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Cinnamon, one of the world's most popular spices!

Cinnamon is an ancient herbal medicine mentioned in Chinese texts as long ago as 4,000 years. Cinnamon was used in ancient Egypt for embalming. In ancient times, it was added to food to prevent spoiling. During the Bubonic Plague, sponges were soaked in cinnamon & cloves, and placed in sick rooms.

Cinnamon is also known by the names Cassia, Sweet Wood, and Gui Zhi. The part of this plant used medicinally are the dried inner bark of the shoots, and the oil distilled from the bark and leaves.

Cinnamon was the most sought after spice during explorations of the 15th and 16th centuries. It has also been burned as an incense. The smell of Cinnamon is pleasant, stimulates the senses, yet calms the nerves. Its smell is reputed to attract customers to a place of business.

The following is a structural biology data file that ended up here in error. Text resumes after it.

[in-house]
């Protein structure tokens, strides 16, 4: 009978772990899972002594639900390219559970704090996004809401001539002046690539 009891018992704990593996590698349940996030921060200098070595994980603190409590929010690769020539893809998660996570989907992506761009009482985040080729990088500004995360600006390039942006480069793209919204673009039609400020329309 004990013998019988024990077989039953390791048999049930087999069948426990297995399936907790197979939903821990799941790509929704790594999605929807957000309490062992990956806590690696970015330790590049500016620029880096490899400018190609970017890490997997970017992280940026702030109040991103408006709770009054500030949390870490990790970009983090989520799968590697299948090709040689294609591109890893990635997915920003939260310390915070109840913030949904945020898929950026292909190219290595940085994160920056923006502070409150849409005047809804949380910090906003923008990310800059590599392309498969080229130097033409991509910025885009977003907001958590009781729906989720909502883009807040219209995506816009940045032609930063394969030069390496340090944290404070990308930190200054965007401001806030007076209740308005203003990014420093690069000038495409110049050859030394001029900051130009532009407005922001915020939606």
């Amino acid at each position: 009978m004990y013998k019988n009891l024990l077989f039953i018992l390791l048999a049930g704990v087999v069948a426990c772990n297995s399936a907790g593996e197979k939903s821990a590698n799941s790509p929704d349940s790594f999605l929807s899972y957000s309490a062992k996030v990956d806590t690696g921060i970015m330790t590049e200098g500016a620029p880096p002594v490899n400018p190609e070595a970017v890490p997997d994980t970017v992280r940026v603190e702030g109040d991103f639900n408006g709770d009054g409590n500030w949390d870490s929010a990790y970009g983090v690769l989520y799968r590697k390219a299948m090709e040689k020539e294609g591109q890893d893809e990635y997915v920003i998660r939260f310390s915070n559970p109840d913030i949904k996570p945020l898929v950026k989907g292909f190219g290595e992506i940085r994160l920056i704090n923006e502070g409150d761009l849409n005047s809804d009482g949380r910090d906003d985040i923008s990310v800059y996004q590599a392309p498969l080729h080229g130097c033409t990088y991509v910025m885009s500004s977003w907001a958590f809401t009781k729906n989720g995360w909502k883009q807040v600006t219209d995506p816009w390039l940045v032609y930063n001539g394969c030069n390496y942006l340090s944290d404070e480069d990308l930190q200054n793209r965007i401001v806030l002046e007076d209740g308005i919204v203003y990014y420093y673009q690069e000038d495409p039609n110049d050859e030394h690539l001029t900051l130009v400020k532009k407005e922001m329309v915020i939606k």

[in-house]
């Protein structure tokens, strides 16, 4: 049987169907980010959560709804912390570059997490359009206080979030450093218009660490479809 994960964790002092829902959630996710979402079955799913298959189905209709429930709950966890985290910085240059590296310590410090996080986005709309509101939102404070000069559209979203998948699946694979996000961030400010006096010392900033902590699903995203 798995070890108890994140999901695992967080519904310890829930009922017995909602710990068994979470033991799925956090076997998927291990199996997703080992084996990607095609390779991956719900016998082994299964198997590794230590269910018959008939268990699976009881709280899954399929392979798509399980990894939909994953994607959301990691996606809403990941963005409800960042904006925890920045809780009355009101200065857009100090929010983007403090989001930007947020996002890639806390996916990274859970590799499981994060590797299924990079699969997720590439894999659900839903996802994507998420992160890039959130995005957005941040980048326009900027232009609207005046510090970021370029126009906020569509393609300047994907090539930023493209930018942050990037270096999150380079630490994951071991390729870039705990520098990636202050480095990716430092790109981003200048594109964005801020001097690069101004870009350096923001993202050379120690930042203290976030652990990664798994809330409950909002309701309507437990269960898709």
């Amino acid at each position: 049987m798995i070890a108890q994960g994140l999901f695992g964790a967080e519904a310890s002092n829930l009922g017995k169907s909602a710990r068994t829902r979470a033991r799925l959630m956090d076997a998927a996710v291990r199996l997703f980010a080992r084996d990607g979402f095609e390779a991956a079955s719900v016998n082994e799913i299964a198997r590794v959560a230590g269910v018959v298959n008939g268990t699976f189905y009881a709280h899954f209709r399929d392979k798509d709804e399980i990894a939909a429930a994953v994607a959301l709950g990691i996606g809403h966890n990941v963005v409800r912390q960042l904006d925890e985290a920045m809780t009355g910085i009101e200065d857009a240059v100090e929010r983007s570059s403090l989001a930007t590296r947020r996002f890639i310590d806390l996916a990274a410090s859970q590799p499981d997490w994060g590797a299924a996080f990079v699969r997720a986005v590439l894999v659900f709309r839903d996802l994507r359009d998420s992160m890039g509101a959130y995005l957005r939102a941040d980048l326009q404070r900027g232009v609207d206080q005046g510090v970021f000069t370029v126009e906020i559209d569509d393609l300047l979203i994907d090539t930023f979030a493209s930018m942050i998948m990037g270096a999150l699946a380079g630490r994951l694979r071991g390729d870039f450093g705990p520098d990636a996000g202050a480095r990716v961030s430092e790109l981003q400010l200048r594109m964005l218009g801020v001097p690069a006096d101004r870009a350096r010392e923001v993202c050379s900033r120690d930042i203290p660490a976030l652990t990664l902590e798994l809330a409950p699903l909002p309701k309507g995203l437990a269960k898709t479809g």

Most Americans consider Cinnamon a simple flavoring, but in traditional Chinese medicine, it's one of the oldest remedies, prescribed for everything from diarrhea and chills to influenza and parasitic worms. Cinnamon comes from the bark of a small Southeast Asian evergreen tree, and is available as an oil, extract, or dried powder.

Cinnamon has a broad range of historical uses in different cultures, including the treatment of diarrhea, rheumatism, and certain menstrual disorders. Traditionally, the bark was believed best for the torso, the twigs for the fingers and toes. Research has highlighted hypoglycemic properties, useful in diabetes.

While most Americans consider Cinnamon a simple flavoring, traditional Chinese medicine has prescribed this herb everything from diarrhea and chills to influenza and parasitic worms. The common name Cinnamon encompasses many varieties, including Cinnamomum cassia and Cinnamomum saigonicum, which are used interchangeably with Cinnamomum zeylanicum.

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